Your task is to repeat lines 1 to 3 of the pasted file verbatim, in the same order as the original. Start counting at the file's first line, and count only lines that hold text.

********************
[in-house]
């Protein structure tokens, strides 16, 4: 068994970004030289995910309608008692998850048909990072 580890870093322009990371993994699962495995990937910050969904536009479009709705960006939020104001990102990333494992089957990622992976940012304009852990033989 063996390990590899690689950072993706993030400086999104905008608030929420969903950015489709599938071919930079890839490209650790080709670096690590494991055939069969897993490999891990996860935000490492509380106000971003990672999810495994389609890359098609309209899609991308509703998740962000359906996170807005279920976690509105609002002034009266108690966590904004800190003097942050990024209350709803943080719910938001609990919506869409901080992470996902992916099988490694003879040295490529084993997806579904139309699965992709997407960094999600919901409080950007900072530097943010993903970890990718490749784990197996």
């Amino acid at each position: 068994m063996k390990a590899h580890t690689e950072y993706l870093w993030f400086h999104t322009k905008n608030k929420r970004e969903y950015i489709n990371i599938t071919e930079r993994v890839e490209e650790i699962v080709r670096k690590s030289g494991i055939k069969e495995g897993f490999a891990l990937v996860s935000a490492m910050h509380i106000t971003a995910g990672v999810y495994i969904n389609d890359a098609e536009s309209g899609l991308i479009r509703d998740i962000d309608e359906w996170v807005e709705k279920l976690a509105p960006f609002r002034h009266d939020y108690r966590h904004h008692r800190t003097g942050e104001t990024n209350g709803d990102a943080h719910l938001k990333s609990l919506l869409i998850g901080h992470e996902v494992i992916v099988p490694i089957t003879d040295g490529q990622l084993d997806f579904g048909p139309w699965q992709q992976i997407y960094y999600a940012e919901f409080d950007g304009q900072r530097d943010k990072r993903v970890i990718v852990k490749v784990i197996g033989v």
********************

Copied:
[in-house]
């Protein structure tokens, strides 16, 4: 068994970004030289995910309608008692998850048909990072 580890870093322009990371993994699962495995990937910050969904536009479009709705960006939020104001990102990333494992089957990622992976940012304009852990033989 063996390990590899690689950072993706993030400086999104905008608030929420969903950015489709599938071919930079890839490209650790080709670096690590494991055939069969897993490999891990996860935000490492509380106000971003990672999810495994389609890359098609309209899609991308509703998740962000359906996170807005279920976690509105609002002034009266108690966590904004800190003097942050990024209350709803943080719910938001609990919506869409901080992470996902992916099988490694003879040295490529084993997806579904139309699965992709997407960094999600919901409080950007900072530097943010993903970890990718490749784990197996």
């Amino acid at each position: 068994m063996k390990a590899h580890t690689e950072y993706l870093w993030f400086h999104t322009k905008n608030k929420r970004e969903y950015i489709n990371i599938t071919e930079r993994v890839e490209e650790i699962v080709r670096k690590s030289g494991i055939k069969e495995g897993f490999a891990l990937v996860s935000a490492m910050h509380i106000t971003a995910g990672v999810y495994i969904n389609d890359a098609e536009s309209g899609l991308i479009r509703d998740i962000d309608e359906w996170v807005e709705k279920l976690a509105p960006f609002r002034h009266d939020y108690r966590h904004h008692r800190t003097g942050e104001t990024n209350g709803d990102a943080h719910l938001k990333s609990l919506l869409i998850g901080h992470e996902v494992i992916v099988p490694i089957t003879d040295g490529q990622l084993d997806f579904g048909p139309w699965q992709q992976i997407y960094y999600a940012e919901f409080d950007g304009q900072r530097d943010k990072r993903v970890i990718v852990k490749v784990i197996g033989v």